Last weekend, Back To The City celebrated Hip-Hop’s 50th birthday and South African Hip-Hop’s 40th at Mary Fitzgerald, its residence venue, with Hennessy as its flagship sponsor. A perfect alignment. When it comes to brands, Hennessy and Sprite have the longest and most consistent relationship with Hip-Hop.
“We are thrilled to be a part of Back to The City once again, celebrating the vibrant Hip-Hop culture that continues to inspire and unite people across the globe,” said Lungile Mpharu, Brand Manager at Hennessy in a press release. “Our longstanding commitment to Hip-Hop is a testament to our belief in the power of music and the arts to shape culture and bring people together.”
Just like last year, which marked the inception of Hennessy and Back To The City’s partnership, the who’s who of South African Hip-Hop and street culture such as L-Tido, Zingah, Yolophonik, JR, DJ Sabby and more enjoyed the festival from the Hennessy VIP area.
The Hennessy Boombox Viewing Deck offered festivalgoers the opportunity to enjoy Hennessy cocktails with the best view of the stage. Inside the Boombox, the Interactive “Letter to Hip-Hop” offered participants a chance to write their personal messages to Hip-Hop for inclusion in the South African Hip-Hop Museum.
“Hennessy’s involvement adds a unique dimension to Back To The City, and we are proud to have them by our side,” said Osmic Menoe, the founder and director of Back To The City, the South African Hip-Hop Museum, and the South African Hip-Hop Awards.
"Hennessy's support for hip-hop goes beyond mere sponsorship; it reflects a genuine admiration for the culture. This is evident through their global initiatives, such as collaborating with GRAMMY-Award-winning icon Nas to launch a limited-edition Hennessy V.S bottle commemorating the 50th anniversary of the genre, as well as locally supporting the Back To The City festival. I am truly honoured to be a part of the Hennessy family," said A-Reece who gave one of the best performances during the festival.
A Hip-Hop Timeline
Back To The City is known for striking a balance between old and new acts, but it being a 50th and 40th birthday celebration, this year’s lineup was more nostalgic than usual.
On the main stage were contemporary stars like Big Zulu, 25K, Maglera Doe Boy, Loatinover Pounds, Zulumecca, Loki, Touchline, Gigi Lamayne etc. alongside yesteryear icons such as Optical Illusion, iFani, Tha Hymphatic Thabs and Township Frequency (Amu, Wikid and Mr Selwyn) who were joined by some members of Skwatta Kamp and Zola during their set.
The Hennessy Moment included performances by DJ Ready D, Stogie T and A-Reece and a monumental performance of Riky Rick’s ‘Amantombazane (Remix)’ by Maggz, Kwesta, Ginger Trill, Kid X, Nadia Nakai and Okmalumkoolkat — “the SA Hip-Hop All Stars” as Moozlie described them.
US acts The Beatnuts, J-Live and Mobb Deep's Havoc also held it down on the main stage. Havoc took old heads back to the 90s and early 2000s with the duo’s long string of hits and classics from ‘Shook Ones, Pt. II’ to ‘Outta Control - Remix’.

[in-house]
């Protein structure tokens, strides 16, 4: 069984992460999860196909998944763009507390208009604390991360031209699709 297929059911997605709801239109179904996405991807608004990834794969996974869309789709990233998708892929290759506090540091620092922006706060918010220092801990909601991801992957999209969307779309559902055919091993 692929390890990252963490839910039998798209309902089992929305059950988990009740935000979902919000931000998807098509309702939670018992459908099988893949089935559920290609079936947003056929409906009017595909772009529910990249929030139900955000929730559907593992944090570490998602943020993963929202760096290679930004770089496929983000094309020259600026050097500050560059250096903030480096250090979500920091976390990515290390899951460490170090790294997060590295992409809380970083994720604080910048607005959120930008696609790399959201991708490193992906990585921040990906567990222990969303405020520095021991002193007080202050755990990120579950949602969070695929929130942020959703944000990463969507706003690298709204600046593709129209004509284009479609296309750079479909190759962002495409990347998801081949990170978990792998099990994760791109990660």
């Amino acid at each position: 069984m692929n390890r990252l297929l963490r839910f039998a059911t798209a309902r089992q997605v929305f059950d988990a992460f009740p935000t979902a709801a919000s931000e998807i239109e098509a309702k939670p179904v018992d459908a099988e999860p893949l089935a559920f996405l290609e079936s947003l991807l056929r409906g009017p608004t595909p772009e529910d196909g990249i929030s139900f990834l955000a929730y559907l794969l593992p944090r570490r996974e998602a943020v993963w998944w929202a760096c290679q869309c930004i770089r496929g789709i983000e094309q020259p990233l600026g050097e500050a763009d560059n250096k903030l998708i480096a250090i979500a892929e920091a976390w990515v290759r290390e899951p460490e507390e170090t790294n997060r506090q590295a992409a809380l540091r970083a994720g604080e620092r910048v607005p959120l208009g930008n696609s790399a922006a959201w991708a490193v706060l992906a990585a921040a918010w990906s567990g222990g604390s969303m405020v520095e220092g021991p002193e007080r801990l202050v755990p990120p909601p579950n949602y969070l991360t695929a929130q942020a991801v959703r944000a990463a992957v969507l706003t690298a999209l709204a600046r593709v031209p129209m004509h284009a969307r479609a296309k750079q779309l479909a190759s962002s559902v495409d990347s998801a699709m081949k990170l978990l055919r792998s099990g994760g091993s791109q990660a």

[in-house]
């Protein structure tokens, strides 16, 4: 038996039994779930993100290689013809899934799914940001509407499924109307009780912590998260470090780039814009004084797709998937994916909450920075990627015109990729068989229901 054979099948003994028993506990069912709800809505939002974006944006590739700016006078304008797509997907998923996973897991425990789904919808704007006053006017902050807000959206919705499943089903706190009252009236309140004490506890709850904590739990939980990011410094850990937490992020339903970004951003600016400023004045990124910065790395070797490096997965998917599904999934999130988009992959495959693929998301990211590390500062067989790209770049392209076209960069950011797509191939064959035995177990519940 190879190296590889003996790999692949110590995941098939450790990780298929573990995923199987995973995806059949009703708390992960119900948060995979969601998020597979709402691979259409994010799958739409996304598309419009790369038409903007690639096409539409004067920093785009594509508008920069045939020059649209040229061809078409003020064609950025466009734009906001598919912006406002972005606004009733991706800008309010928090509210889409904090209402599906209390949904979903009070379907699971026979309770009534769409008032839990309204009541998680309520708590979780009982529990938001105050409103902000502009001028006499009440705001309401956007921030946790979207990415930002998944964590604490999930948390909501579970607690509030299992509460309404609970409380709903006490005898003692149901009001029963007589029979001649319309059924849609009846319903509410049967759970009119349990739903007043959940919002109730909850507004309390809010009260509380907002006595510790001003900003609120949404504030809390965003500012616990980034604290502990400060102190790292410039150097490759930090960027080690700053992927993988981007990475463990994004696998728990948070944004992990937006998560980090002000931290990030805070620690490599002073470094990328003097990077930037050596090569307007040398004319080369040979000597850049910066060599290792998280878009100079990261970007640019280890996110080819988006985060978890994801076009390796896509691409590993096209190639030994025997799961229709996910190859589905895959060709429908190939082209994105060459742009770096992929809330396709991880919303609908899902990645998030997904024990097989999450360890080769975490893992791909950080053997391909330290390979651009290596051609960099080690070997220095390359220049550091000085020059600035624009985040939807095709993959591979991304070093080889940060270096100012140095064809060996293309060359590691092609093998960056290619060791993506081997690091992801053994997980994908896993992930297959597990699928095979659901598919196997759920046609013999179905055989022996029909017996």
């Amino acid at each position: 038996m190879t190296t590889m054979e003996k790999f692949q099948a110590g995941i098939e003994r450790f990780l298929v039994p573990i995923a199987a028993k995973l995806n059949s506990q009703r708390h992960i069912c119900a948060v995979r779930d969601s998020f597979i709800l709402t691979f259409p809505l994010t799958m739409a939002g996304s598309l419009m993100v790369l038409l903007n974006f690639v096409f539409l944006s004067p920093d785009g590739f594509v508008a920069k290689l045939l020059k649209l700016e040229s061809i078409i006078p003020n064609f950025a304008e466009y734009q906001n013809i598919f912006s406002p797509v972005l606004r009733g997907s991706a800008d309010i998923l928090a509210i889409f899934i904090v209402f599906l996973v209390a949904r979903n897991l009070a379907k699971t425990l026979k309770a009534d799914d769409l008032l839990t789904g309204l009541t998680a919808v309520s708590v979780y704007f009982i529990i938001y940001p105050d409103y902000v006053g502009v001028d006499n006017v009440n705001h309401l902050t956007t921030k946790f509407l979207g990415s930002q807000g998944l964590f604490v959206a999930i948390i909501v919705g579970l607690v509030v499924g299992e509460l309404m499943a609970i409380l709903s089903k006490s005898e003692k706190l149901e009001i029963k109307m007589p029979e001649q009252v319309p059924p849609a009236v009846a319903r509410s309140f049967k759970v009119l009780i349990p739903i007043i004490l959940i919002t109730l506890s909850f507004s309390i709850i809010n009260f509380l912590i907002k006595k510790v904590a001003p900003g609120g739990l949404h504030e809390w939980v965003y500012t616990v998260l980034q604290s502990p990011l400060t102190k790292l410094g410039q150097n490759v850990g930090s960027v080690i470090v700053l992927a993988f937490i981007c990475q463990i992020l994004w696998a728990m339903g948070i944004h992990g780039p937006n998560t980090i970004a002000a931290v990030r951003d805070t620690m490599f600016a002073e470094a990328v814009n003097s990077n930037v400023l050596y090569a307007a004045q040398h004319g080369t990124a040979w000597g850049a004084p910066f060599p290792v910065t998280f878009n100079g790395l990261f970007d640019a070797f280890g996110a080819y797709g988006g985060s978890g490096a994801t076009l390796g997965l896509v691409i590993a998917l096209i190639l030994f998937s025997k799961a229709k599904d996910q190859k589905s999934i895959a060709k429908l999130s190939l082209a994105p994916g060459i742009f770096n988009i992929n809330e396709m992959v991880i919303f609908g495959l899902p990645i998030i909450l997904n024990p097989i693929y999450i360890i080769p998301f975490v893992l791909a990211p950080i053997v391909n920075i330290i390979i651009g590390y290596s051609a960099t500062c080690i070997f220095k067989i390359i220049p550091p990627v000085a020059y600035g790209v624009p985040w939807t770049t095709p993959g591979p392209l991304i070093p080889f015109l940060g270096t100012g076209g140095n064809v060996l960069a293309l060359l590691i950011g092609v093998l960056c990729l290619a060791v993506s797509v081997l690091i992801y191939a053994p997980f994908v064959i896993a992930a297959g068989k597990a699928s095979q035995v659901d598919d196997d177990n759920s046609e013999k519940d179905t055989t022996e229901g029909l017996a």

The lineup was a timeline of sorts commemorating South African Hip-Hop’s different eras.
SA Hip-Hop’s new thought leaders on Twitter, however, weren’t so impressed with the curation of the festival, raising concerns about the time slots of some performers and a large number of old-school artists.
That Back To The City could do with young bloods in its organising team is a valid criticism especially after Emtee and Blxckie’s cryptic tweets last year.
But anyone who’s attended enough festivals should know that the main stage of any festival isn’t the place for innovation and its main function isn’t to introduce new talent or push the envelope.
Back To The City’s Play stage is where the cutting edge and emerging acts – NotBenjamin, XXC Legacy, Static Flo, Lucasraps, SPeeKa etc. – performed, and fans who were looking for those kinds of acts should have spent most of their time under the bridge. It’s on the same stage where B-Boys and B-Girls showcased their moves in a competition judged by legends Mr Vouks and some members of Prophets Of Da City. The annual 10K MC Challenge was also hosted on that stage and saw emerging lyricists battle it out for the ultimate price. The winner was Mthizo from Soweto.
As usual, there were plenty of food and clothing stalls to spend your cents on while graffiti artists embellished the bridge’s pillars with new colorful murals including those of Hip-Hop legends Riky Rick and DJ Kool Herc.
Day ’N’ Nite (Nightmare?)
Back To The City is a day and night festival, but it seems some fans missed the memo as, this year, unlike many years before, people started arriving in the twilight hours. The blame can’t be put on the organisers in this regard. Fans need to show up on time to support artists and immerse themselves in the festival’s activities.
This year’s edition of Back To The City also came with a Dancehall stage that was a distance from the hustle and bustle of the other two stages. It offered a serene experience with a picnic feel while deejays and selectors dished out the best riddims.
After 17 years, Back To The City is still the one festival that brings all elements of Hip-Hop together and shows respect to both the old and new school. Hip-Hop is in a weird space in South Africa right now; this year’s edition of BTTC didn’t feel as packed as previous ones, and the absence of our fallen heroes (especially AKA and Riky Rick) was felt.
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